By Kabir Chibber
Business reporter, BBC News
Chrysler's bankruptcy filing may be the beginning of the end for the independence of America's "Big Three" makers.
Mr Obama has said that bankruptcy will be a temporary measure, designed to put Chrysler back on its feet so it can become profitable again, yet the moment will be a sad chapter to a once powerful force in American life.
It is part of the plan to both revive and shrink the carmaker, reducing the number of workers and dealers while importing new technology from its new merger partner Fiat.
But it is not the first time that Chrysler has had to re-invent itself.
In the 1970s, Chrysler was losing money and struggling to pay its employees because of poor sales and large-scale recalls of some of its cars.
It began the road to recovery by hiring now-legendary American businessman Lee Iacocca, who sold Chrysler's loss-making European division to Peugeot.
But Chrysler survived thanks to $1.5bn in federal loans guaranteed from Jimmy Carter's administration in the late 1970s. At the time the pledge was unprecedented.
Mr Iacocca concentrated on minivans - indeed, Chrysler is widely seen as the inventor of the people carrier segment - and cars such as the Dodge Caravan and Plymouth Voyager, which sold very well in the 1980s. He also brought the Jeep brand to the company through an acquisition in 1987.
Targeting larger vehicles proved a success.
Lee Iacocca, on the right, was instrumental in reviving Chrysler
During the 1990s there was a massive shift towards sports utility vehicles (SUVs) - classified as trucks in the US and thus not subject to ever more stringent emission regulations governing cars.
SUVs also earned US automotive groups competitive advantage since there were limits on truck imports from Japan.
Chrysler soon became the most profitable company in the world, its return to form widely attributed to Mr Iacocca's business savvy.
He became known for sayings such as "People want economy and they will pay any price to get it" and his famous slogan from Chrysler ads that he appeared in during the 1980s: "If you can find a better car, buy it."
This made the 84-year-old a much-loved public figure to many Americans, the archetypal straight-talking leadership guru.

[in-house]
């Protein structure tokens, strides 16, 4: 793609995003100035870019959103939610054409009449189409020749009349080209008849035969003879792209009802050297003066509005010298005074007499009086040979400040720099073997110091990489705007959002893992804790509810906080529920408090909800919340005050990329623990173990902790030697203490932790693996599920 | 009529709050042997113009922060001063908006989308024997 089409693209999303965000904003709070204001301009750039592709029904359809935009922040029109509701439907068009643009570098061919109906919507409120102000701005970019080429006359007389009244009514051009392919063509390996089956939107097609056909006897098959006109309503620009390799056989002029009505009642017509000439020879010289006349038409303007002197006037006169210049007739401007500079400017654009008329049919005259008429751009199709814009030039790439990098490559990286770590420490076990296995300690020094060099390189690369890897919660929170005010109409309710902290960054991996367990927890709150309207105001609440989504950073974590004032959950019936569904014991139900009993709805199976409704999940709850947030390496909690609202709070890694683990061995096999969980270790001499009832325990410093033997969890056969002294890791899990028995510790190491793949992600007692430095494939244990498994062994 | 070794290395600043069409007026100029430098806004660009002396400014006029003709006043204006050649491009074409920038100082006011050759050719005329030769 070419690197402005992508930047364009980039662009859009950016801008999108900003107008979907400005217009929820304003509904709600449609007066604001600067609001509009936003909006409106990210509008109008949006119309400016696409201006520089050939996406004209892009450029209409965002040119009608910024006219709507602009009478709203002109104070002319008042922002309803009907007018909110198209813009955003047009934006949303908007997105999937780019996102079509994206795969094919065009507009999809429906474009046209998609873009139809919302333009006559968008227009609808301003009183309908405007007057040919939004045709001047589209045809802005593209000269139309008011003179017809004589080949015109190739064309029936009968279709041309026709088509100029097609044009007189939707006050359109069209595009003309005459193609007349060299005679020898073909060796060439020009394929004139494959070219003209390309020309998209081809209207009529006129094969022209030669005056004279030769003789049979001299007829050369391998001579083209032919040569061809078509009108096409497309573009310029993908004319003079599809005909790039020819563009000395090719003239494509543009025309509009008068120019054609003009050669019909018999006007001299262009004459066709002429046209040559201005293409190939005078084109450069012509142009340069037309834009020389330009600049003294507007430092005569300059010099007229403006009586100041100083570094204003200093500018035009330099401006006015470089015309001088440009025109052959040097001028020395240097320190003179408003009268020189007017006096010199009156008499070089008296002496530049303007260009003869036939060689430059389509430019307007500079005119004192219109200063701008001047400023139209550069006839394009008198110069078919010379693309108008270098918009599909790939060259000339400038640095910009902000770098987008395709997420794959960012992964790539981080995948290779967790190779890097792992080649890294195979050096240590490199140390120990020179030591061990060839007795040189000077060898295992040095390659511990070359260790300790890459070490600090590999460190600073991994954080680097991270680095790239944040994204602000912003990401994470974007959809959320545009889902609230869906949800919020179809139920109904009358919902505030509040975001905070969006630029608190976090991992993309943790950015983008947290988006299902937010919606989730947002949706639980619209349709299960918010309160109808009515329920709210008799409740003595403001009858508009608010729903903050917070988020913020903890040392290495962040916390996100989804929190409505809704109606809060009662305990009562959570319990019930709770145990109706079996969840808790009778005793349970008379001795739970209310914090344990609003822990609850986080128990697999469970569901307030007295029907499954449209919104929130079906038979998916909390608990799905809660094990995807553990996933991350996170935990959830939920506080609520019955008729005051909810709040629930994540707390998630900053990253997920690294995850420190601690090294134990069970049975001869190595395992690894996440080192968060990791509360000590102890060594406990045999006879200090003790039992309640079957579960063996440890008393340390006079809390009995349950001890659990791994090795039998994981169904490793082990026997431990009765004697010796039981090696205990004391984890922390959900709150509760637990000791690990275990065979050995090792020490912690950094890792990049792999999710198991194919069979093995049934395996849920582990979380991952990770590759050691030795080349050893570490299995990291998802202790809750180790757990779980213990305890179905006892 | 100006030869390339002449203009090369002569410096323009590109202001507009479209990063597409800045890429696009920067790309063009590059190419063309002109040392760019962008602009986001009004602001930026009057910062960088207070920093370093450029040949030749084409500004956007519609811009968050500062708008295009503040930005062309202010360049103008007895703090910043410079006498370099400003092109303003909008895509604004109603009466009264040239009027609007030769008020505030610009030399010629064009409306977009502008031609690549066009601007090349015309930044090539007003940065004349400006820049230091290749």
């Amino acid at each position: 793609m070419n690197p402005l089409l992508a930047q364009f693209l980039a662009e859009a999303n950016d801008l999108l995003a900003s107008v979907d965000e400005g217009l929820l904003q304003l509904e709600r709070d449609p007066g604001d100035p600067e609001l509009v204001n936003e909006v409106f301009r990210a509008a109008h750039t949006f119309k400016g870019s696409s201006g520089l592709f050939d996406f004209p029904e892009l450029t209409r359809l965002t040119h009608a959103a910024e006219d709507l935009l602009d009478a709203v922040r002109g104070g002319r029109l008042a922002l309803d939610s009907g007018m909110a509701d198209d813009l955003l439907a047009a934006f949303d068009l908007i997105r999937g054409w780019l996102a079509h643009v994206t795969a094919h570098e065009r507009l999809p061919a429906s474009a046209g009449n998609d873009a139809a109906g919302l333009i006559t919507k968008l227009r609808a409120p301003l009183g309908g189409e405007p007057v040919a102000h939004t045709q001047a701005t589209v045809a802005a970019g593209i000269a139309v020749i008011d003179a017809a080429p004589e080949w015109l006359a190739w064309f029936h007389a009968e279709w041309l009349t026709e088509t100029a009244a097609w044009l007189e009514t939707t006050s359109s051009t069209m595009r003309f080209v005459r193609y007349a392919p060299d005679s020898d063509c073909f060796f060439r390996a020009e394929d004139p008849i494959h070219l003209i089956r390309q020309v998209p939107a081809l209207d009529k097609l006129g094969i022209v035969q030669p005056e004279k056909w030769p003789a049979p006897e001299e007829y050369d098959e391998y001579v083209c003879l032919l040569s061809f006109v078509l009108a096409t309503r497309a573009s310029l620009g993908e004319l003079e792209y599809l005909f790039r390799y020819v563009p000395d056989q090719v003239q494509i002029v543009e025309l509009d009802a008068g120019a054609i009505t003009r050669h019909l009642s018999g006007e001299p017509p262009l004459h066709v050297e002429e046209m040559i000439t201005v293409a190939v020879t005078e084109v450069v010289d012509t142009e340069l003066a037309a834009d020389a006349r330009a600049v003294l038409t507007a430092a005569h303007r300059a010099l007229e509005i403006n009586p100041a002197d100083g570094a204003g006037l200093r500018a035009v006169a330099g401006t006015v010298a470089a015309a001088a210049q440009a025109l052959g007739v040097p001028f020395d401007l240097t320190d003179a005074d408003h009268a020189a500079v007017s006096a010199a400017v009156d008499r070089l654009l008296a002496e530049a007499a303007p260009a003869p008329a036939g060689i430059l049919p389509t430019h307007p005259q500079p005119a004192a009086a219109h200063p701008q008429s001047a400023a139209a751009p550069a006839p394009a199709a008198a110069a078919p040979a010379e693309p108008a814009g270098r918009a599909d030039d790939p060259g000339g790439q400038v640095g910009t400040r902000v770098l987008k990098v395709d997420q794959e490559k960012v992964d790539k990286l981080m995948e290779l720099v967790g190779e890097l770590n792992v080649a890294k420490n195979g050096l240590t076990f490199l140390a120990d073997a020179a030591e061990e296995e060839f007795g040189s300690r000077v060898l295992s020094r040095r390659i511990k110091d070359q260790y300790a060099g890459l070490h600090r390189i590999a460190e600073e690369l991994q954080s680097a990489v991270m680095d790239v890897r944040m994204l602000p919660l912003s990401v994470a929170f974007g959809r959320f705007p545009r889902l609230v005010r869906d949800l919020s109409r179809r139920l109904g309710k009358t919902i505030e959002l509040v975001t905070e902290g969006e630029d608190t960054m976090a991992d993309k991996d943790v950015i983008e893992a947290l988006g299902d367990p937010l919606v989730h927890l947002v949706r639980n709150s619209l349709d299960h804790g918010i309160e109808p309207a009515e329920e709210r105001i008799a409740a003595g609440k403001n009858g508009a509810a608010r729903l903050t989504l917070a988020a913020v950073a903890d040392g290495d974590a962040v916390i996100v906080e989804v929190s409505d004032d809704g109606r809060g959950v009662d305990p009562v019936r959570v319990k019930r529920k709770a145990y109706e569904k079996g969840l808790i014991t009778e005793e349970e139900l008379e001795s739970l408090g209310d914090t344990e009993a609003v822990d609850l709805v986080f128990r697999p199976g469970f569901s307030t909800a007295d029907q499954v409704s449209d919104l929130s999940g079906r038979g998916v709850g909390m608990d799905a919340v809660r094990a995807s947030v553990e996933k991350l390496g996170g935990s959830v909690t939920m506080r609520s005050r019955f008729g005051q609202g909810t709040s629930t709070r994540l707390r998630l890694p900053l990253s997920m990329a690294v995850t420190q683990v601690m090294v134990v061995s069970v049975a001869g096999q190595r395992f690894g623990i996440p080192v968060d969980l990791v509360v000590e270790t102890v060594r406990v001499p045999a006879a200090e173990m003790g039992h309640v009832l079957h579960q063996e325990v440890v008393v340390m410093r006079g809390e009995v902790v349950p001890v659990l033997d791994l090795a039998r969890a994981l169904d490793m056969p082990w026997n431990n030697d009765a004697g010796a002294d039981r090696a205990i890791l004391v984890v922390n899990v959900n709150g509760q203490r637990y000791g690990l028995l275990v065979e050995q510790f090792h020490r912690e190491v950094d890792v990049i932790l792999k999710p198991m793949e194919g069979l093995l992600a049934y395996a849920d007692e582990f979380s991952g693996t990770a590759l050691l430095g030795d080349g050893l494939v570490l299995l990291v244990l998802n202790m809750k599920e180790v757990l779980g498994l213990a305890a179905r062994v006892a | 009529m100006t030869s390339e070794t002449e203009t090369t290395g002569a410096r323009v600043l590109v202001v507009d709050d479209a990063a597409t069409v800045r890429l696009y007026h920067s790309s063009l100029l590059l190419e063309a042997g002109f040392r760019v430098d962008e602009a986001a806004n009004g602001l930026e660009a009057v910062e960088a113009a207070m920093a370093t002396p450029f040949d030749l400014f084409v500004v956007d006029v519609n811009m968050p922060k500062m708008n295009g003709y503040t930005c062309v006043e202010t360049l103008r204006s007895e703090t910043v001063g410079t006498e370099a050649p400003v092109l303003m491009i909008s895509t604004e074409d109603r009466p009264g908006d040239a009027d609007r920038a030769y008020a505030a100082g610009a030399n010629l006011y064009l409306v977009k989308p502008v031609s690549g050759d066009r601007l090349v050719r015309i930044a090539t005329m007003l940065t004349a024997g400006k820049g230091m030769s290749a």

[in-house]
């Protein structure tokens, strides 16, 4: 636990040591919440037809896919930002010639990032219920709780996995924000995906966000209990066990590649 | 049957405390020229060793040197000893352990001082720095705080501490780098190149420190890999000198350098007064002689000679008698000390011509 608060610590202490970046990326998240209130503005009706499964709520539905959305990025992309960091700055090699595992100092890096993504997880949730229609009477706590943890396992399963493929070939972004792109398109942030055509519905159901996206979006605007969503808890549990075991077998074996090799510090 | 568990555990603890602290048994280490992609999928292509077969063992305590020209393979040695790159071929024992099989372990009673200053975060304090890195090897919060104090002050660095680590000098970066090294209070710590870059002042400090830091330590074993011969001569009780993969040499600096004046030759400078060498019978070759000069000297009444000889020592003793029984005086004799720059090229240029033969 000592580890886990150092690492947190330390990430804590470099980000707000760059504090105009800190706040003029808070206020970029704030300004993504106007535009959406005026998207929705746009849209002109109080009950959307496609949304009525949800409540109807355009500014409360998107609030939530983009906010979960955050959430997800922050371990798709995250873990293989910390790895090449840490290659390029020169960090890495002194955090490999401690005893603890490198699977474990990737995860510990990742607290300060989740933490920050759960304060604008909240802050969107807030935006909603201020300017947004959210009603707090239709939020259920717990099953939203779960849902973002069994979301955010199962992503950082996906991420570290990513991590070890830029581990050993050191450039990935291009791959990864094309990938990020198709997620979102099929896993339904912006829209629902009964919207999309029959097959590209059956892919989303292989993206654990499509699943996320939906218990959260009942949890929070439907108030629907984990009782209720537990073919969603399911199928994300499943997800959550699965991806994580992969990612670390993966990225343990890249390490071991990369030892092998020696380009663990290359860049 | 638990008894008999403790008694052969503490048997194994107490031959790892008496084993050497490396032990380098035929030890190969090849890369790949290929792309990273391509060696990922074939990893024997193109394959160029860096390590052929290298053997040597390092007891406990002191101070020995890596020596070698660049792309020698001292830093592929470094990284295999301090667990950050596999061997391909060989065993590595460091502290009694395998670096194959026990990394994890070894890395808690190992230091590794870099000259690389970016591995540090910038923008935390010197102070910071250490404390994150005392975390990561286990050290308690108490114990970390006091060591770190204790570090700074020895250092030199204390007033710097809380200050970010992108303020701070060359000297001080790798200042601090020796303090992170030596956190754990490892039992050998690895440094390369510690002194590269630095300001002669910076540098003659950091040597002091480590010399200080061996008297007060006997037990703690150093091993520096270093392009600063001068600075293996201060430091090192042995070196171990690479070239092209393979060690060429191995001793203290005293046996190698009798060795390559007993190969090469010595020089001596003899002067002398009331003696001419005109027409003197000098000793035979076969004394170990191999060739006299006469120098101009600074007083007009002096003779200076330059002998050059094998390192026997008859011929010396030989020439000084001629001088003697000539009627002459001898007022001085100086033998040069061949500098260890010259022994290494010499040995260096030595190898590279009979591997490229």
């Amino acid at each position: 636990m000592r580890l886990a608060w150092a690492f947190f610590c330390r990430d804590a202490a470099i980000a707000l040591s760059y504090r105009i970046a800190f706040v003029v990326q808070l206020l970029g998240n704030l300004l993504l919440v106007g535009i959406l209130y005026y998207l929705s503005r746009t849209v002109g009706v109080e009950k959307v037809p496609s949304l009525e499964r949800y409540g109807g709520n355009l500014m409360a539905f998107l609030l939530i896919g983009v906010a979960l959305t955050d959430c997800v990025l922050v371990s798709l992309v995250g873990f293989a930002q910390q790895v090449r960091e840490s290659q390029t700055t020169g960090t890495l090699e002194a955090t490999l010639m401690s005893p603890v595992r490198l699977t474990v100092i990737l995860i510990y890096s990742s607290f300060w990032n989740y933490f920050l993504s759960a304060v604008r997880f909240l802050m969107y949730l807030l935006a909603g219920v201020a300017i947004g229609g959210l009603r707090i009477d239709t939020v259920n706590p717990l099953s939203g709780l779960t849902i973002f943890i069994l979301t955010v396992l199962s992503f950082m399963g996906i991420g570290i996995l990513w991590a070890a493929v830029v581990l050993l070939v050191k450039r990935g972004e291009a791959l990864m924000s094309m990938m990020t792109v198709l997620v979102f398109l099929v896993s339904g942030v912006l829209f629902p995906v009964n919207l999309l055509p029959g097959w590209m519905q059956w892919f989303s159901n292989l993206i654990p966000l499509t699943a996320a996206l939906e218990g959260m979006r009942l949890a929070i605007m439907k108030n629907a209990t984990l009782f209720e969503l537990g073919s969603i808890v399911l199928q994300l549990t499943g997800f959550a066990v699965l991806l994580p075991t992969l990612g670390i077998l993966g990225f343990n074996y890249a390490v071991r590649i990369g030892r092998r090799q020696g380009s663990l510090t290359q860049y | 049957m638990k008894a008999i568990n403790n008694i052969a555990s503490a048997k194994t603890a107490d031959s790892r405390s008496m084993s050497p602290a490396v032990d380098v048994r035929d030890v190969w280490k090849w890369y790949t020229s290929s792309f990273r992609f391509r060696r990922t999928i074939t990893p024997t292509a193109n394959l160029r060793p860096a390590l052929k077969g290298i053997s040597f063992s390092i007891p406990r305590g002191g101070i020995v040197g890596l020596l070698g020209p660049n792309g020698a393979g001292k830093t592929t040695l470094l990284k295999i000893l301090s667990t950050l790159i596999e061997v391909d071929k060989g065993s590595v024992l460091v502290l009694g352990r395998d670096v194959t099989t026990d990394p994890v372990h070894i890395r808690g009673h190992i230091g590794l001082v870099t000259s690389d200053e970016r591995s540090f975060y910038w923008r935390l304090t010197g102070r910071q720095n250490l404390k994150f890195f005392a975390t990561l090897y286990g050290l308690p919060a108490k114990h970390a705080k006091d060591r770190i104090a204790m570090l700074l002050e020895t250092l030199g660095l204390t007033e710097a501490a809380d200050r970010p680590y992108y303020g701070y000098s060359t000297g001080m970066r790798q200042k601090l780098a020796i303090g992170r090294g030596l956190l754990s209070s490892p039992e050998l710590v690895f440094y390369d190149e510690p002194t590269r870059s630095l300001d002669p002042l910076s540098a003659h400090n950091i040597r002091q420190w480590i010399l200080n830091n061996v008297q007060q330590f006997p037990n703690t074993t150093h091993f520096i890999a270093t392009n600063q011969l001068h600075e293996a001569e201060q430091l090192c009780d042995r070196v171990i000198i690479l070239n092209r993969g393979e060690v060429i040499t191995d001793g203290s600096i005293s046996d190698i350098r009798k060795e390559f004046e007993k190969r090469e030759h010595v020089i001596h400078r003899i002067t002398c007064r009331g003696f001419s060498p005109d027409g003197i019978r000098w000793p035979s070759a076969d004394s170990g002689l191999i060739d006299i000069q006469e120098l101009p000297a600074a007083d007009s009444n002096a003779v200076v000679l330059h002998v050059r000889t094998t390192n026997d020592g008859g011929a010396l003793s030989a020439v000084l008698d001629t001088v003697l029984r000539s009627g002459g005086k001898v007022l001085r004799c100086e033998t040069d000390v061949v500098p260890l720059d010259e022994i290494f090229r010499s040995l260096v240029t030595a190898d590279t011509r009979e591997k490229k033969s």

He left the company in 1993, but Chrysler continued to prosper, culminating in a historic $38bn takeover by Germany's Daimler-Benz in 1998.
But tastes in the US shifted again. As petrol prices rose in recent years, consumers opted to buy smaller, more economical cars, which Japanese car firms specialised in.
Chrysler has been burning through money as it tries to restructure itself
Daimler finally sold off the majority of the $1.5bn-loss-making Chrysler to US private equity firm Cerberus for 7.4bn euros in 2007.
The changing fortunes culminated in Chrysler joining GM and going cap in hand to the US government last year for aid, leading to a $4bn emergency loan in January and the request for a further $5bn.
One of the mooted saviours of the carmaker has been Italy's Fiat, which reached an agreement to take a 35% stake in Chrysler and create a "global strategic alliance" in January.
Mr Obama's task force has been in favour of a tie-up with the Italian giant as a way to save the carmaker and taxpayer's money.
Ironically, Mr Iacocca tried to strike a deal with Fiat in 1990. But the Italians decided against this after reviewing Chrysler's books.
Yet while Fiat has seen its sales - and reputation - improve in recent years, sales in Italy of its branded cars dropped almost 30% in February, and its debt has been downgraded to "junk" status by both Moody's and Fitch already this year.
Fiat chief executive Sergio Marchionne has said only about five or six major carmakers worldwide will survive this recession. He is betting that a tie-up with Chrysler will make his company one of them.
The idea behind the tie-up is that it gives Fiat access to the US market and Chrysler gets first dibs on Fiat's fuel-efficient vehicle technologies. The two companies aim to produce their first new model together by 2011.
Chrysler once more finds itself reliant on the government to guarantee its future.
But even Mr Iacocca would find it tough to guess where Chrysler goes from here.
Do you work for Chrysler? Send us your comments using the form below:
A selection of your comments may be published, displaying your name and location unless you state otherwise in the box below.
The BBC may edit your comments and not all emails will be published. Your comments may be published on any BBC media worldwide.